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SNG Lessons

TripJax and GCox posted their lessons learned from the SNG Challenge, in which the two aforementioned bloggers, Kipper, DNasty, SteelerJosh, and I started with $55 and played SNGs solely with $25 on the line for each player. Winner gets $125. 2nd Place gets $25. I get nothing. I’ve already busted.

So, what did I learn while I lost my SNG Challenge Bankroll. More than I expected, really. This may not be very strategy focused, but that’s what you should expect from someone whose strategy involved losing. A lot of these are common sense. This may even bore you. Regardless, this is what I learned, looking back. Here goes:

Lesson 1: Poker is Fun with Others
I love poker. No doubt about that. But I enjoyed poker the most when I was at a table with any of the aforementioned players. There was someone to get my jokes, or to play into my “disguises,” like the time I pretended to be a new player. And losing is a lot less traumatic when you can talk out your donkey plays after the fact with two players who know you, know your poker, and saw every hand from the start.

Lesson 2: If You Play to Lose, You Will Succeed…at Losing
In my last SNG before busting out, I was coming after a stretch of five losses in a row. It was late, and GCox was still on. I thought, well, I might as well lose the last one now, and call it a challenge. And I succeeded at losing. Bottom line, you must always play to win. When you feel that you will not win, don’t play. This applied throughout the Challenge. It applies in life. I’m sure it will apply the next time I hit a casino and think “I never win in casinos.” I’ll work on that though, thanks to the lesson learned in the SNG Challenge.

Lesson 3: Bankroll Management is the Most Underrated Part of Playing Successful Poker
I’ve said it before and I’ll say it again: Bankroll management is KEY to being a winning player. You are going to lose games or hands even though you should have won. The variance monster is going to jump out from under your bed and eat up you trips Aces on the flop, after shmucko calls your all in and hits runner runner straight. It will happen. If you play with your entire bankroll in that one game when it happens, you will go broke. Then, you will bitch and moan about the bad beat on which you lost your entire bankroll. News flash! You shouldn’t be betting your entire bankroll. The SNG Challenge was slightly different because toward the end there is incentive to playing with larger chunks of your bankroll. After all, not only can you win the SNG money, but there is an additional $125 to sweeten the deal, which changes your expectation. However, I bumped up the stakes too early. I was able to fight my way back to my original $55 from a low of about $25. Then I switched to $10 SNGs (from $5 SNGs), lost five in a row, and was broke. If I stayed with the $5 SNGs, I’d be down to $30 (assuming I lost 5 SNGs). I can come back from $30. I cannot come back from $5.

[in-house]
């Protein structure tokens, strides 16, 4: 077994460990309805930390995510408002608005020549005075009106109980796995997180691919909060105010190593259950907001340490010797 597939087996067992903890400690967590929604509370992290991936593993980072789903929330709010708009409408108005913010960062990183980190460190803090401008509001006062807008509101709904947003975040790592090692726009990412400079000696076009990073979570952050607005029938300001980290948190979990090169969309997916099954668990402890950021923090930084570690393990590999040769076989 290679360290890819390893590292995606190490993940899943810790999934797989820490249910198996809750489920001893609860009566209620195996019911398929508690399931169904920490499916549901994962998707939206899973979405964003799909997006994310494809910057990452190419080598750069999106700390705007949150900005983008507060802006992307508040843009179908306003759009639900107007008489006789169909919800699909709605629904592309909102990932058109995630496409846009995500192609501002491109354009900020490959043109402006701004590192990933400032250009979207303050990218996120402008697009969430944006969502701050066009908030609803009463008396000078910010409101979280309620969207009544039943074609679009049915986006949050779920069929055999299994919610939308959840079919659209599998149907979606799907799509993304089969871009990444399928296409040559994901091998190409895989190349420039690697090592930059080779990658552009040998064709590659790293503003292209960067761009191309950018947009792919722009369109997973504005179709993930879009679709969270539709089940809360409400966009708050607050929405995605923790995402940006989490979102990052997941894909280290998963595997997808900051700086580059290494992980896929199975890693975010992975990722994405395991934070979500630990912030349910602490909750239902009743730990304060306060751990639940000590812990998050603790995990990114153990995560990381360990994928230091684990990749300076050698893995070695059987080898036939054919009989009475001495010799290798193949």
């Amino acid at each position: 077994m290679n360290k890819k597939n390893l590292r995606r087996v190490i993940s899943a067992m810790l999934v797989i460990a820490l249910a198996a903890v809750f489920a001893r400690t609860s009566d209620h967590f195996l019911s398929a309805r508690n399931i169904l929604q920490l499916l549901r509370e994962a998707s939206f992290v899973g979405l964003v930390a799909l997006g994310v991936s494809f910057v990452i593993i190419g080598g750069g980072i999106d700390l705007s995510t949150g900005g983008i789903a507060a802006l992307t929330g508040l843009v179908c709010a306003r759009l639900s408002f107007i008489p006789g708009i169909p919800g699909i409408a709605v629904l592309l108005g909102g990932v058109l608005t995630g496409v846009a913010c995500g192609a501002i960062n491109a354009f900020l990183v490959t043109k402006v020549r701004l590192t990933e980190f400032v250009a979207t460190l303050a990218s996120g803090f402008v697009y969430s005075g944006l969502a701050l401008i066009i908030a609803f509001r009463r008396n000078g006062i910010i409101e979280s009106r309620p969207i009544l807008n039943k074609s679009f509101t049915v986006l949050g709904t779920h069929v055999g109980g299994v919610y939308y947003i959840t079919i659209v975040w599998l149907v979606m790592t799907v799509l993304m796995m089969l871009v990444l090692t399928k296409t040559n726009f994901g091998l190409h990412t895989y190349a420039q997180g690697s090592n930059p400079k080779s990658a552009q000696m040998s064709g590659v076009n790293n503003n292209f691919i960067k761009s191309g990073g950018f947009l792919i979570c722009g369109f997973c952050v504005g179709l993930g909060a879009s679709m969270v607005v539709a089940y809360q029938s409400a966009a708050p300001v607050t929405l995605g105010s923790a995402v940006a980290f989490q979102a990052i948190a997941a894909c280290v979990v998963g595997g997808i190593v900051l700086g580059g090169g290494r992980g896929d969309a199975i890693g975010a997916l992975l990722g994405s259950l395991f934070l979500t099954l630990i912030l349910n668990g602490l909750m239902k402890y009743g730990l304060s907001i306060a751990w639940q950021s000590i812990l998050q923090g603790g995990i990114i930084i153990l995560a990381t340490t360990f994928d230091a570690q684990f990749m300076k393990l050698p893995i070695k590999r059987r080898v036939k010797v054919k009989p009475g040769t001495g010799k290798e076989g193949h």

Lesson 4: Play YOUR Poker
I’m a showboat and a loudmouth, especially when competing. Some people find it annoying. I don’t think that those people know where I’m coming from (and why would they know). Other people get it. I’m a ham. I don’t mean it when I say, “If you are nice to me, I’ll carry you to second place.” or “Why don’t you just give me your money and save us the trouble.” I do it because there is something funny (to me) about the guy who is uber-confident. It’s a farce. That is how I am at the table. With my showboating personality comes a certain style of poker. I play a variety of hands, I play them loose and fast, I change things up a lot, and I go on big swings (of course, changing things up all the while). After losing a series of SNGs and watching GCox, I thought that my style of poker doesn’t work in SNGs. The swings put me at a disadvantage to bust early. So I switched to a more conservative approach. I was wrong. Trip plays aggressive AND he wins. It was probably some bad variance on my end. Changing my style of play worked in certain situations, but in the end, it wasn’t me. I think I would’ve been better off playing my style in the right environment. This leads me to:

Lesson 5: Choose Your Games Wisely

Do not play a 10-person regular speed SNG when you are in a rush. If you are conservative and have time, go for it. It’s made for you. Just ask GCox. Do not play a 6-person Turbo SNG if you are a very conservative player and only play a limited group of starting hands. You’ll be blinded to death, and bubble out more so than not. If you are an aggressive player, though, hop into the Turbo 6-person. It’s made for you. Go nuts, and have fun. I should have played more 6-person Turbos. Coulda woulda shoulda.

Lesson 6: If You Are Not Having Fun, You Aren’t Playing Poker; Poker is Playing You
When I’m not enjoying myself, I lose more often than not. This is usually when I’ve played 3 SNGs, lost them, and feel that I need to catch up with one more. I might be tired, or (god forbid) bored with poker, but still I play. Not good. When I’m up for it, though, winning or losing, I’m enjoying myself. So, if I lose $5.50 in an SNG, I’m paying for entertainment. And when I win…I WIN!! Poker is a game. A fun game. When it becomes a chore, take a break.

Class is out. I’m going to play some Noble .50/1 limit until my connection goes out again. Have a good weekend.

posted by Jordan @ 4:34 PM,

1 Comments:

At 10:12 AM, Blogger GaryC said...

Good lessons J.

I think we are all in the same boat with you on this one. I wish I had already known what I know now about SNG's. It's amazing how playing so many in such a short time teaches you things that you thought you already knew.

G

 

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